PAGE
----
Stocks plunged on Friday after Federal Reserve Chairman Jerome Powell gave every indication that the central bank would continue to raise interest rates to fight inflation.

Investors with a weak stomach for volatility may wonder if it’s best to stay in cash during these volatile markets. Continuing our “What to do in a bear market” series, Yahoo Finance asked the experts if it makes sense to hold cash given the way inflation is eating away at savings.

Do you recommend holding cash during these volatile markets, even with high levels of inflation?

“Even with these volatile markets coupled with high inflation, we believe investors need to stay invested. It’s hard to time cash perfectly because the market is hard to time perfectly,” said Greg Bassuk, CEO of AXS Investments. in New York, at Yahoo Finance, whereas if the market catapults higher, they regret holding cash.”

Bassuk cited the July rally as an example of the dilemma of holding cash. With US stocks up 9% in July, one of the best months ever for equities, “cash allocations have been a source of remorse for investors. The solution ? Stay invested.

Some strategists are pointing out that a continued rise in interest rates is poised to send markets lower in the coming months. So the margin money could be used for a lower entry point.

“We continue to remain very defensive, with a lot of cash. We wanna see which way they’re going[la Fed]Eddie Ghabour, managing partner at KeyAdvisors Group, told Yahoo Finance Live recently. “Our money is betting they’re tighter and longer than what the market is actually positioned for. And then we’ll have a better entry point in the 4th quarter to dive back into stocks.”[TheFed}goin”EddieGhabourmanagingpartneratKeyAdvisorsGrouprecentlytoldYahooFinanceLive“OurmoneyisbettingthattheytightenhigherandlongerthanwhatthemarketisactuallypositionedforAndthenwe’llhaveabetterentrypointinthe4thquartertodipbackintotheequityside”[TheFed}goin”EddieGhabourmanagingpartneratKeyAdvisorsGrouprecentlytoldYahooFinanceLive“OurmoneyisbettingthattheytightenhigherandlongerthanwhatthemarketisactuallypositionedforAndthenwe’llhaveabetterentrypointinthe4thquartertodipbackintotheequityside”

Ultimately, one expert pointed out, investors should own a portfolio well-suited to their financial goals and personal tolerance for market volatility.

US dollar banknotes are pictured in Buenos Aires, June 23, 2022. (Photo by Luis ROBAYO / AFP) (Photo by LUIS ROBAYO/AFP via Getty Images)

“For investors with relatively short time horizons, such as retirees, some level of cash can make sense,” said James Solloway, chief market strategist at SEI. “The same could be true for investors with a relatively low tolerance for market volatility, but this comes at a cost given that cash tends to be the lowest-earning financial asset class over any period of time. meaningful.”

Solloway adds that any decision to exit the market “must be relatively timely and requires a subsequent and equally timely decision to re-enter the market. And once you take into account that actual market peaks and troughs are only identifiable well after the In fact, it should become apparent that market timing attempts are far more likely to impose a net cost on a long-term investor’s portfolio.”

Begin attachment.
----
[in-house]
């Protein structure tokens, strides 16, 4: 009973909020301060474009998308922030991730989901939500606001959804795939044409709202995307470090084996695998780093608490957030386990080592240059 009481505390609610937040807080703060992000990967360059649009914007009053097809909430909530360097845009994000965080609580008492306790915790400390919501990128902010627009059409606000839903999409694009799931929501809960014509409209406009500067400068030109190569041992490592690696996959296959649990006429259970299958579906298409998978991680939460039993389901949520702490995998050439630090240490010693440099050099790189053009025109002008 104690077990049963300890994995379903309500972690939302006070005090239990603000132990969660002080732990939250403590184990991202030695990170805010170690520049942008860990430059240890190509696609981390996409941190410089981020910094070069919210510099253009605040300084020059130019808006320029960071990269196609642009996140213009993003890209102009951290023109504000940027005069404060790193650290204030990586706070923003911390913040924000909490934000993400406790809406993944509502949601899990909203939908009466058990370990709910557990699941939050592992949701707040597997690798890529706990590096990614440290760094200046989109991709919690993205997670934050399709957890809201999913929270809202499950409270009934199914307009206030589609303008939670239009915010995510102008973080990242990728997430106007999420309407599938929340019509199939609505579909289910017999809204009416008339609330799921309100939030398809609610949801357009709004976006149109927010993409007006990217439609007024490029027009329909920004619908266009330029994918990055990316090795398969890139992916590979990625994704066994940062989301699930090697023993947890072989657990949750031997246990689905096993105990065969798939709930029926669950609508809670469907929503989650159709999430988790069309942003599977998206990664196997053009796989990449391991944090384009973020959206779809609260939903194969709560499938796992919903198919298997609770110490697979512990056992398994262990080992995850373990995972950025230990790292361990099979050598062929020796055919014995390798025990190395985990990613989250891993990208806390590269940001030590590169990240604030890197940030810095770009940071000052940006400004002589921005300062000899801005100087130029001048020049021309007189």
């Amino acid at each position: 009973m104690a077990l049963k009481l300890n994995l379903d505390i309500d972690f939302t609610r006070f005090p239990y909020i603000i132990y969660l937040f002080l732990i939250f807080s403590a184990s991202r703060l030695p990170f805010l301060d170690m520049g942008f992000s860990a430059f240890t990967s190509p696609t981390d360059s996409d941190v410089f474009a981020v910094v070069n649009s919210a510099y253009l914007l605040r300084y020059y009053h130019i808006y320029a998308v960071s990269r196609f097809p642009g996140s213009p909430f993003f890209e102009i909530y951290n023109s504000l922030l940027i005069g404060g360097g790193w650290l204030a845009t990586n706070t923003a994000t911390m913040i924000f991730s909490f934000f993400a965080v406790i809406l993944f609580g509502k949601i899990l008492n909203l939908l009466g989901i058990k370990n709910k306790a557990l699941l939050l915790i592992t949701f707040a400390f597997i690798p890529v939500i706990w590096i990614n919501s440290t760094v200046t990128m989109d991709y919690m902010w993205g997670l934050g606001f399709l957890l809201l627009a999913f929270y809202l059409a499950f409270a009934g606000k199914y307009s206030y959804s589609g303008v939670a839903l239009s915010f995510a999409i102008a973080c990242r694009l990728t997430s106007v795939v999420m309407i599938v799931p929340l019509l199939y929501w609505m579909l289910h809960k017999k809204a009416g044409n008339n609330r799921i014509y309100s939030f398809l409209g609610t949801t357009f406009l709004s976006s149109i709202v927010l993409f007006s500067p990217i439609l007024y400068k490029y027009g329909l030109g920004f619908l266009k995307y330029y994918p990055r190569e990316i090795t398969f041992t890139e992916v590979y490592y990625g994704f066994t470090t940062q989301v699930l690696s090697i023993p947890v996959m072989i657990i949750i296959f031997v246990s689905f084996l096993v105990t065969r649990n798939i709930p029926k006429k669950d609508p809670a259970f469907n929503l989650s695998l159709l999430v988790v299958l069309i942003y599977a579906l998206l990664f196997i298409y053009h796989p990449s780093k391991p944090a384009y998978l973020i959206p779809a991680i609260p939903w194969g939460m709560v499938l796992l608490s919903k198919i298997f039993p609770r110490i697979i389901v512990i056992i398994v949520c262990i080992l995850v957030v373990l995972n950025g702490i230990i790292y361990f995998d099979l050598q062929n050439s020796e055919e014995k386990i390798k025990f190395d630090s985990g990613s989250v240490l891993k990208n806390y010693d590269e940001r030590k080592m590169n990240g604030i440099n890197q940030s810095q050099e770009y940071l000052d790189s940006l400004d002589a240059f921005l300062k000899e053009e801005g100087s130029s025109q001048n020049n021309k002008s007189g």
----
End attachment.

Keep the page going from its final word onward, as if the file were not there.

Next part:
If holding cash is recommended, what proportion of a portfolio?

“While we do not recommend holding cash for for investment purposesit’s prudent for investors to maintain modest cash positions of around 5% of their portfolios so they can quickly put ‘dry powder’ to work in these volatile times,” said Bassuk of AXS Investments.

One expert said “cash should only be held for known expenses that will occur in the next 3-6 months.”

“We would rather hold short-duration, investment-grade fixed-income today than cash for anything longer than short-term liabilities,” said Alex Chaloff, co-head of strategy at investment at Bernstein Private Wealth Management, at Yahoo Finance. “While short-term instruments outperform cash today by a substantial margin, neither is keeping up with the current high levels of inflation.”

It’s also important to keep a retirement schedule in mind.

“For those with a long road to retirement and given the current economic environment, an emergency fund of 6 to 12 months of reserves is usually sufficient,” said Rachelle Tubongbanua, private wealth advisor at U.S. Bank Private Wealth Management at Yahoo Finance. “For those close to retirement or retirement, an emergency fund of 12 to 24 months reserve is usually ideal, especially in volatile times like the one we are experiencing today.”

Is there a better alternative to holding cash?

Depending on your time horizon and risk tolerance, there are investment options other than holding cash.

“If you’re looking for an option for relatively short-term, low-risk non-emergency funds, a laddered cash portfolio (bonds that mature on different dates) can provide that,” Tubongbanua said. “Treasury bonds are backed by the full confidence of the government, and there is also a tax advantage, as the income is exempt from state and local taxes.”

Tubongbanua noted that Treasury yields have risen significantly in recent months and offer a better return compared to savings or money market accounts.

Additionally, liquid alternatives are also a way to stay exposed to stocks on bullish moves while providing cover.

“Liquid alternatives represent the best of both worlds: a way to stay invested for upside equity market participation with the built-in risk mitigation needed to weather the volatile and high inflationary storm,” Bassuk said.

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